• Julie F. Codell is Professor of Art History at Arizona State University. Her areas of specialization are Victorian culture, the Victorian press, India under the Raj, life writings and travel narratives, material culture, and world film. Codell wrote The Victorian Artist: Artists’ Life Writings in Britain, ca. 1870-1910 (2003; 2012) and edited Transculturation in British Art, 1770-1930 (2012), Power and Resistance: The Delhi Coronation Durbars (2011), The Political Economy of Art (2008), Genre, Gender, Race, and World Cinema (2007), Imperial Co-Histories: National Identities and the British and Colonial Press (2003), and co-edited with Laurel Brake Encounters in the Victorian Press: Editors, Authors, Readers (2004), and with D. S. Macleod Orientalism Transposed: The Impact of the Colonies on British Culture (1998), being translated into Japanese (2014). Forthcoming and recent essays are on material culture and Victorian art, empire films, international exhibitions, Pre-Raphaelite art, Victorian material culture, and the Victorian art press and art market.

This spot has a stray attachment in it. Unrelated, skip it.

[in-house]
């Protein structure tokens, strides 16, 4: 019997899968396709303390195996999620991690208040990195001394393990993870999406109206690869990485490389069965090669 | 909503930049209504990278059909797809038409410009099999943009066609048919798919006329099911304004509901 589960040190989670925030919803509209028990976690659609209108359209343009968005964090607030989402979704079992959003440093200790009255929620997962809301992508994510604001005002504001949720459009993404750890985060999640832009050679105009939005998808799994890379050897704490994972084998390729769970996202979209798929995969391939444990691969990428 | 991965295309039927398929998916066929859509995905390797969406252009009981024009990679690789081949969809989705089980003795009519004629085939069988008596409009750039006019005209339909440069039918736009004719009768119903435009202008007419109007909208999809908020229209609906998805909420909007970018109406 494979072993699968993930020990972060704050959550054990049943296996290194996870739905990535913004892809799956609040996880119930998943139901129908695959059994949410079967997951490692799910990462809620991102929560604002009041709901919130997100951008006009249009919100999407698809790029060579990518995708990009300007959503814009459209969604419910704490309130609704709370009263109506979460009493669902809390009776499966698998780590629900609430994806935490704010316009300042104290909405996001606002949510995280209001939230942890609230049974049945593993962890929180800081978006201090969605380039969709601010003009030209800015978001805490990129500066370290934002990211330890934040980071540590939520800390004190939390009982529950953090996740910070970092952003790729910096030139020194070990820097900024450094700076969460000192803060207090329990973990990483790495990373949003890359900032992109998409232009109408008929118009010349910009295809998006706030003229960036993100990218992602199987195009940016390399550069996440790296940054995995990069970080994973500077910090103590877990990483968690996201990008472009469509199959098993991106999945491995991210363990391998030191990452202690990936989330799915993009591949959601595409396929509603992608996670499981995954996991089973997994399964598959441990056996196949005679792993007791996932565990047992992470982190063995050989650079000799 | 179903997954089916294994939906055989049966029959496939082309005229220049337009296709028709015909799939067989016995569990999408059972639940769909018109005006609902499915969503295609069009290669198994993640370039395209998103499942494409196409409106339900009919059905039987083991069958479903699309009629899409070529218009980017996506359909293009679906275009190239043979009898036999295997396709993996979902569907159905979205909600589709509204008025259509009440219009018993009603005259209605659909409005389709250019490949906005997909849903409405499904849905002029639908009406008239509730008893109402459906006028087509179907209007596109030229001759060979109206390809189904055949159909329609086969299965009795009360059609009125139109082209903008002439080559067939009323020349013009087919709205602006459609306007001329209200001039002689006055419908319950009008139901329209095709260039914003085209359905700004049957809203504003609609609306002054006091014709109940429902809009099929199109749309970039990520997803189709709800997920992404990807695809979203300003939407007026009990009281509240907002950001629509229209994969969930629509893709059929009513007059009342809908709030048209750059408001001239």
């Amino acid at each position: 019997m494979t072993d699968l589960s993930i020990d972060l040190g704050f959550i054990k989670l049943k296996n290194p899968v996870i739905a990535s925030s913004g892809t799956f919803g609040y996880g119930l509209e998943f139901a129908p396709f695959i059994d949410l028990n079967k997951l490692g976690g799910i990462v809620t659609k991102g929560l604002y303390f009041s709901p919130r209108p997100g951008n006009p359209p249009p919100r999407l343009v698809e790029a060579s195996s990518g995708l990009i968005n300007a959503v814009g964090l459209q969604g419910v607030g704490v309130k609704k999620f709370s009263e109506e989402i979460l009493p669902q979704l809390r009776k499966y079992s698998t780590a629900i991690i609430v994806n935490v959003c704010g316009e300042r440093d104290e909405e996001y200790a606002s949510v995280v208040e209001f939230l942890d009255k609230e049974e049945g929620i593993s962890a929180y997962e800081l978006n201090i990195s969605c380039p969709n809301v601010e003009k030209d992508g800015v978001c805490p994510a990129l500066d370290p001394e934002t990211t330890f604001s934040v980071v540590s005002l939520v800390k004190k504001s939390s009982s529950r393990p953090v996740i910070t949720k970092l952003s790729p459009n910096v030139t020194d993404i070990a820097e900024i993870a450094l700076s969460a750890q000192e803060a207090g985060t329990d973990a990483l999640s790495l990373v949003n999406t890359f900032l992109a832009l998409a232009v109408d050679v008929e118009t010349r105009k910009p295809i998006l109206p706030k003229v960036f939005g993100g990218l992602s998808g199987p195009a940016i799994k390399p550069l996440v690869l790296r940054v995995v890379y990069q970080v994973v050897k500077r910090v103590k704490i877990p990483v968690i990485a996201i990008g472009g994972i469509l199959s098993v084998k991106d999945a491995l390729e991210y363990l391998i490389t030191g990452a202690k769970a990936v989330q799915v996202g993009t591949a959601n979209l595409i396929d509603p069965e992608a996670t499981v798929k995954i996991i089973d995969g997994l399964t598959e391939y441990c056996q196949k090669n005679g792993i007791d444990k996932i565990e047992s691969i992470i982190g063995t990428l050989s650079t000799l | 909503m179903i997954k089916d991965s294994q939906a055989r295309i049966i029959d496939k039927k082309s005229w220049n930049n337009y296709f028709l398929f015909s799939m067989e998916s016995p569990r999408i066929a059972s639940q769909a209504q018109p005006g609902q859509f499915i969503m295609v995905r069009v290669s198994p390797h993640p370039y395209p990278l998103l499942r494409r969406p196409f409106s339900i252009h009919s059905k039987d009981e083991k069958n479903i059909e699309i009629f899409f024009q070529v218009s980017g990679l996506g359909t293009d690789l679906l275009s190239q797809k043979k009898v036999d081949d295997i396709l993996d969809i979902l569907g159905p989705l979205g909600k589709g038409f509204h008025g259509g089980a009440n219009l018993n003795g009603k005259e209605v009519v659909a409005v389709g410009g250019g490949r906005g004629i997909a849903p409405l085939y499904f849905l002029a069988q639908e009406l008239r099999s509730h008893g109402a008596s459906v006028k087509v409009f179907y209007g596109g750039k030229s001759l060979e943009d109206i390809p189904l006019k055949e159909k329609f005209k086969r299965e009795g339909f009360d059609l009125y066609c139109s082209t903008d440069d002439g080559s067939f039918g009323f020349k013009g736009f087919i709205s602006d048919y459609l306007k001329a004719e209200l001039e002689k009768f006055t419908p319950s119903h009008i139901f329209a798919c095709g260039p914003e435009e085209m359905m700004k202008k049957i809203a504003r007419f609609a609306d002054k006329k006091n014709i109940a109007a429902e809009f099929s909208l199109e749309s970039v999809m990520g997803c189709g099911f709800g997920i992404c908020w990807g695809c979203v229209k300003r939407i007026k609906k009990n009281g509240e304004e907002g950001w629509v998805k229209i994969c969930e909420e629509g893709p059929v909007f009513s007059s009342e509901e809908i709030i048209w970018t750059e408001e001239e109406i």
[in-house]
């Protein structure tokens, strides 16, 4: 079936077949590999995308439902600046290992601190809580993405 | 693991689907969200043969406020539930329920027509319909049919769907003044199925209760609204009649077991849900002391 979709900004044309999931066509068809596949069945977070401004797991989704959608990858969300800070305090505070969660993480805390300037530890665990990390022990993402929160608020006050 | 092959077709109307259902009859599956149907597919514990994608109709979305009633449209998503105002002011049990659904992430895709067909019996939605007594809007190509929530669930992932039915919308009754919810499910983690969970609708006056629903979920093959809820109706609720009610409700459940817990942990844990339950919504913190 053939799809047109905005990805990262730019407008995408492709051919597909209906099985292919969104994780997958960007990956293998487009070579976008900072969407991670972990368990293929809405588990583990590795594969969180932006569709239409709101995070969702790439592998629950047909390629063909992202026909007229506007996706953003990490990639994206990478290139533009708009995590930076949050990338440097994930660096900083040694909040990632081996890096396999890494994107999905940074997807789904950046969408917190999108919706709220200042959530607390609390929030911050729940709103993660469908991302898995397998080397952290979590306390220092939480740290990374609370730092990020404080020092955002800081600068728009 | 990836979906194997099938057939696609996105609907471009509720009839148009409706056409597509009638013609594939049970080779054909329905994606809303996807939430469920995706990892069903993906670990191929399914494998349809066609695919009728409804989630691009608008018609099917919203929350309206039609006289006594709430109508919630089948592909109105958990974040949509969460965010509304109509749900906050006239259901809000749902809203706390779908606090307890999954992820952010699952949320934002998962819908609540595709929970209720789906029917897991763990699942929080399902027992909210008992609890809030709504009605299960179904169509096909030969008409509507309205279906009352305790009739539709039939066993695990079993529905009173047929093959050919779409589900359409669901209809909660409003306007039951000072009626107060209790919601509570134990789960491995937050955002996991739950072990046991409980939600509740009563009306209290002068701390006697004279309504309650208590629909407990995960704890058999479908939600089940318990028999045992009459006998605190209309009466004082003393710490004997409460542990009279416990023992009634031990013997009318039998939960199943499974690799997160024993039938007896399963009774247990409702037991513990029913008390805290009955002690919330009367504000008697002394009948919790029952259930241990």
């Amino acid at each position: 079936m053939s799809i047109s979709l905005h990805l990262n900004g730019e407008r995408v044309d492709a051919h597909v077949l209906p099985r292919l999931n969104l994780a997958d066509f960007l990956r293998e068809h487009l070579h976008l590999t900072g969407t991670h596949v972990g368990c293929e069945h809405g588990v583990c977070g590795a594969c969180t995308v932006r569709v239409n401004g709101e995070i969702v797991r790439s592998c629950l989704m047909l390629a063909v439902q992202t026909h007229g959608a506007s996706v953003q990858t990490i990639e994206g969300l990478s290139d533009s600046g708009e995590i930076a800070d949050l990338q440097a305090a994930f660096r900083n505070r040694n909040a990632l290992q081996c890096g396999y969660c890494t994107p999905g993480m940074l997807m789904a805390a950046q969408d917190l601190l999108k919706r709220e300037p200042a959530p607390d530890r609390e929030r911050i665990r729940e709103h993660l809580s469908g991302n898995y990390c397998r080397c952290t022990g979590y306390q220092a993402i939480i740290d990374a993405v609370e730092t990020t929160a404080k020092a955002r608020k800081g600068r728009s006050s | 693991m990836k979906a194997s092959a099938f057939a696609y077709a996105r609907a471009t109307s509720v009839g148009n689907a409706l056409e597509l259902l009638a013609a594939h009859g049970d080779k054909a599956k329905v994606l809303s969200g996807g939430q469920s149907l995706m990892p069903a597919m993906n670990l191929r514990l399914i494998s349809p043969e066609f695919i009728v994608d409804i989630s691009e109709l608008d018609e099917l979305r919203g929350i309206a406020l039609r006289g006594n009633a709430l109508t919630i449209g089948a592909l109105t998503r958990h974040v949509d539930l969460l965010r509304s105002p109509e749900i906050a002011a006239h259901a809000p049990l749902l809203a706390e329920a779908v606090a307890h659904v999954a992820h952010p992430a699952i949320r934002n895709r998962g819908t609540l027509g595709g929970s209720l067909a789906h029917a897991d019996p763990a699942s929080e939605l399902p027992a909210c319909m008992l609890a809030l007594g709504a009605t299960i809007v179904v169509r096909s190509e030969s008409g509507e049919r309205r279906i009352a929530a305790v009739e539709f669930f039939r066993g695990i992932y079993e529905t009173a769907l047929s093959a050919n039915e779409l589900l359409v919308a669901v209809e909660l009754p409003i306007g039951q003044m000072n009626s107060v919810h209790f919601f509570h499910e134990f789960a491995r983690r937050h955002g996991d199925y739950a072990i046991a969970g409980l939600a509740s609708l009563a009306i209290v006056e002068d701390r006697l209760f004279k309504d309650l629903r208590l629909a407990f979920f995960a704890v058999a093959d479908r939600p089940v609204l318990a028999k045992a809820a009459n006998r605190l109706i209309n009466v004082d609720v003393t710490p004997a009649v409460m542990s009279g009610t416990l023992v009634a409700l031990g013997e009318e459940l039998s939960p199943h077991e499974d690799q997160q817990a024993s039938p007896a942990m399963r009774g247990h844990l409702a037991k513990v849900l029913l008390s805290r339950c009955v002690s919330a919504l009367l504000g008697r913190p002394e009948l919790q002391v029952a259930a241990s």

• Mary Roberts is currently the John Schaeffer Senior Lecturer (Associate Professor) in British Art at the University of Sydney and a leading scholar of Orientalism. In her focus on gender and Orientalism, she specializes in Ottoman art and cultural exchange. Roberts is the author of Intimate Outsiders: The Harem in Ottoman and Orientalist Art and Travel Literature (2007) and has co-edited four books: The Poetics and Politics of Place: Ottoman Istanbul and British Orientalism (2011), Edges of Empire: Orientalism and Visual Culture (2005), Orientalism’s Interlocutors (2002) and Refracting Vision: Essays on the Writings of Michael Fried (2000). In 2008-2009 she was a Fellow at the Getty Research Institute, in 2009-2010 a Fellow at the Clark Art Institute, and in Fall 2011 a Visiting Scholar in the Alice Kaplan Institute for the Humanities at Northwestern. She is currently writing a book on the artistic exchanges between Ottoman and Orientalist artists in nineteenth-century Istanbul.

Plenary Session II: “Freud’s Impossible Life: An Introduction”